Public streets could get a fresh look via the world of autonomous vehicles in roughly the next two years. Self-driving technology supplier Mobileye CEO Amnon Shashua told CNBC Friday that the first phase of autonomous driving will come in the form of cab services. "Robotaxi is not that far away," he said in a "Mad Money" interview. "We are targeting early 2022." The roll-out of self-driving cars must be marketed to fleet operators before it will be available to the general public, Shashua explained to show host Jim Cramer.
With the likes of Uber, Amazon, and Deliveroo changing the way we live, shop, work and consume content, innovation is happening faster than ever before. In light of economic uncertainty, it's become even more vital for businesses to deploy cutting-edge technology to maintain competitiveness. Over the course of the next year, board-level conversations will be dominated by ways to ensure a seamless customer experience, formulating tactics to embrace disruptive technologies, as well as grappling with the implications of the future workplace. Consumers can now order a meal, book a taxi and do their shopping with a few clicks of a button, without even leaving their living rooms. As a result, customers are increasingly expecting services to be'Apple Easy' and'Google Fast' in all aspects of their lives, demanding quick and seamless experiences across the board.
In January 2019, Uber introduced Manifold, a model-agnostic visual debugging tool for machine learning that we use to identify issues in our ML models. To give other ML practitioners the benefits of this tool, today we are excited to announce that we have released Manifold as an open source project. Manifold helps engineers and scientists identify performance issues across ML data slices and models, and diagnose their root causes by surfacing feature distribution differences between subsets of data. At Uber, Manifold has been part of our ML platform, Michelangelo, and has helped various product teams at Uber analyze and debug ML model performance. Since highlighting this project on the Uber Eng Blog earlier this year, we have received a lot of feedback from the community regarding its potential in general purpose ML model debugging scenarios.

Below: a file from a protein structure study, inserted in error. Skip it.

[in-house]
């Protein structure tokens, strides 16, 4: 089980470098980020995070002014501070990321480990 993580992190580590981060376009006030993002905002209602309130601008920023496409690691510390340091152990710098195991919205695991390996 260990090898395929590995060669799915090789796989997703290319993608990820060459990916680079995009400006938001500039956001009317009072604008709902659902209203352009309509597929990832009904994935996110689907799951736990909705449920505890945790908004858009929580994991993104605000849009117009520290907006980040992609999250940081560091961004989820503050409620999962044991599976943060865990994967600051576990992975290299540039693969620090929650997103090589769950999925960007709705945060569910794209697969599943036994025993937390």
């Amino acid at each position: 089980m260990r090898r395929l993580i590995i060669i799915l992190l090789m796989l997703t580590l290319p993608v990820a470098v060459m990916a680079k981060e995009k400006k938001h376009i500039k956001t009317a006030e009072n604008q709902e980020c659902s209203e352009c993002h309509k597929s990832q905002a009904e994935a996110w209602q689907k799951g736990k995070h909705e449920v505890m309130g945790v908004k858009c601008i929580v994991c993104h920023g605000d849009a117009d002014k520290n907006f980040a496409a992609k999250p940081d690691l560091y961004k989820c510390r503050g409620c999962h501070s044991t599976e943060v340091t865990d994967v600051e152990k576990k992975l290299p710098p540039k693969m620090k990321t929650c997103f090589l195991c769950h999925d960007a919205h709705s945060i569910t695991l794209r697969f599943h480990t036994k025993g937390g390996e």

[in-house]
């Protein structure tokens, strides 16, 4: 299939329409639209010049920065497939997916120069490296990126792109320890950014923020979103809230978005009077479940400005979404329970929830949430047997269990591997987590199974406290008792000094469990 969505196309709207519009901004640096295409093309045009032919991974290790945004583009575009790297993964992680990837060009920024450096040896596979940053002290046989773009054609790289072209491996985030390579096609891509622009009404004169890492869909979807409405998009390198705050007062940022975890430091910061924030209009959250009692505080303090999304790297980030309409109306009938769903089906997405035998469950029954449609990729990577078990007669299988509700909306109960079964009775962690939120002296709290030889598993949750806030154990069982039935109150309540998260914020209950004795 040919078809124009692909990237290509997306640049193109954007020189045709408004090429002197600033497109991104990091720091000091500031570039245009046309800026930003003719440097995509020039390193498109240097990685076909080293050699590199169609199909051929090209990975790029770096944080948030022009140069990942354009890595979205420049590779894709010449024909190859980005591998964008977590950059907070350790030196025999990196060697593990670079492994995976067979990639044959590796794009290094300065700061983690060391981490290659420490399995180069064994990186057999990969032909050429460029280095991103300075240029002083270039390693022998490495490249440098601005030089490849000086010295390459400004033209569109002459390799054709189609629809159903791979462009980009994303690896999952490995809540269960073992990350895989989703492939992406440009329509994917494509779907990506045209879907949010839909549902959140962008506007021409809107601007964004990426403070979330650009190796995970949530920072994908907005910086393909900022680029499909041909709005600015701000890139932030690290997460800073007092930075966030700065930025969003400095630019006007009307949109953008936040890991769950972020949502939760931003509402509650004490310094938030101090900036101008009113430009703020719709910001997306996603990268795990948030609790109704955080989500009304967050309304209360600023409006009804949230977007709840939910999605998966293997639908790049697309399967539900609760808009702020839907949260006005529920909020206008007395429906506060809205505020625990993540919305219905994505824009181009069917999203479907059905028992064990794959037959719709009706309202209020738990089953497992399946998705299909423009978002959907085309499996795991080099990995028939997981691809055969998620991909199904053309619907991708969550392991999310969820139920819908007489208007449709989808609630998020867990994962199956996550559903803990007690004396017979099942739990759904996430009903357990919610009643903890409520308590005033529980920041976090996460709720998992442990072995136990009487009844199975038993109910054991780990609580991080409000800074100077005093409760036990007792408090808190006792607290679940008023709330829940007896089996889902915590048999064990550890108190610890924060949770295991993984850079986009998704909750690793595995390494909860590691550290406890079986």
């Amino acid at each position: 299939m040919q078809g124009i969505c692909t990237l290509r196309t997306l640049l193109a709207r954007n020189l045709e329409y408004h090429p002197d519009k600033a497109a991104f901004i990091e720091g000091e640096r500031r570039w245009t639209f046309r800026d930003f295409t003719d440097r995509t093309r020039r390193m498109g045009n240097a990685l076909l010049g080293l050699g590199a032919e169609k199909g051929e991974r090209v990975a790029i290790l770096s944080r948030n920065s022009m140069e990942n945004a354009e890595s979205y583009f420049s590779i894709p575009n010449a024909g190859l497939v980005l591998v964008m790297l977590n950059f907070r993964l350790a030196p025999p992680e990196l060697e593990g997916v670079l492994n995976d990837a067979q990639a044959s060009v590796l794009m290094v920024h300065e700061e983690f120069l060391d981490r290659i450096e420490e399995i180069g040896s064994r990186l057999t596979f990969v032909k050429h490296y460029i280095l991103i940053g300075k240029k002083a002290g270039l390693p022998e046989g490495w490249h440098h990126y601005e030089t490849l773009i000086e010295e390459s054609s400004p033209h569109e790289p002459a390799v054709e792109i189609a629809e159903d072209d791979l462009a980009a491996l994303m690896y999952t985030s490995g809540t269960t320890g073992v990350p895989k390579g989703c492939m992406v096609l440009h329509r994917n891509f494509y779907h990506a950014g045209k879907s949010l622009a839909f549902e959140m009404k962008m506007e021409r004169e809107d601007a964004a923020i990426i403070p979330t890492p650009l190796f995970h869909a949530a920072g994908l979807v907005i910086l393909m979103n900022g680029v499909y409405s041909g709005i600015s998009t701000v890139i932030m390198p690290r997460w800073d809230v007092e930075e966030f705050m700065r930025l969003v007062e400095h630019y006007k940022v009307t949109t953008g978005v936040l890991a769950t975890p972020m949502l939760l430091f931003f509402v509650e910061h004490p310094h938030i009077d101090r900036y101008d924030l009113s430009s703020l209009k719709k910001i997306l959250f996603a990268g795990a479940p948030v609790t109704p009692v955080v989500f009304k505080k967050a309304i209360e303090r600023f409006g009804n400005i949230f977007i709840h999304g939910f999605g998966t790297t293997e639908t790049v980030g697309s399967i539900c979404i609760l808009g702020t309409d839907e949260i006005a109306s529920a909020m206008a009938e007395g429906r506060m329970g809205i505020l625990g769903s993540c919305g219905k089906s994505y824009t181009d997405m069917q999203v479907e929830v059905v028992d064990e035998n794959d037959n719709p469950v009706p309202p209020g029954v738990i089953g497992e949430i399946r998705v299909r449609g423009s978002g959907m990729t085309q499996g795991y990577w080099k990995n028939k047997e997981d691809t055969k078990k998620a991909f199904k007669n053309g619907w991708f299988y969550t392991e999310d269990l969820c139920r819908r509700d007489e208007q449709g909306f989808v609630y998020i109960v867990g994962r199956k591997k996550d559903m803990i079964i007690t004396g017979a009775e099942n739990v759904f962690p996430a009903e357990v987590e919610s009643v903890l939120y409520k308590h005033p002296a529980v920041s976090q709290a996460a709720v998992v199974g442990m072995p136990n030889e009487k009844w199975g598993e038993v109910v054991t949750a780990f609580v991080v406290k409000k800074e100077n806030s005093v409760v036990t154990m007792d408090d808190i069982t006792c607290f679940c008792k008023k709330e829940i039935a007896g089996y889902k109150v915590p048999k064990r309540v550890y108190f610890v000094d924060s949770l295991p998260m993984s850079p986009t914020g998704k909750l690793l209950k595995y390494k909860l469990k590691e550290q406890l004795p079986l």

This terrible accident happened on March 19, 2018, late in the night. An Uber self-driving car, running in autonomous mode with a safety driver behind its wheel, hit and killed a woman in Tempe, Arizona. You can find the detailed investigation results here. From the dash-cam and internal driver-seat camera footages, the accident happened on a poorly lit road with a speed limit of 40 mph. The safety driver was watching her cellphone （possibly watching Hulu) right before the car hit the woman.
According to a study carried out in the United States by McKinsey Global Institute, it is estimated that in 2030, 30% of the work that humans currently do will be replaced by machines with artificial intelligence (AI). In other words, the development of artificial intelligence would represent the loss of 70 million jobs in the United States alone. It is expected that machines will be better than humans in countless tasks, both manual and cognitive. Automation will produce much fewer errors, substantially improving the productivity and quality of goods and services sold by companies. The McKinsey Global Institute researchers estimate that, by the same year, the demand for administrative staff will fall by 20% and for personnel performing physical work by 30%, especially in the manufacturing, construction, and food industry sectors, among others.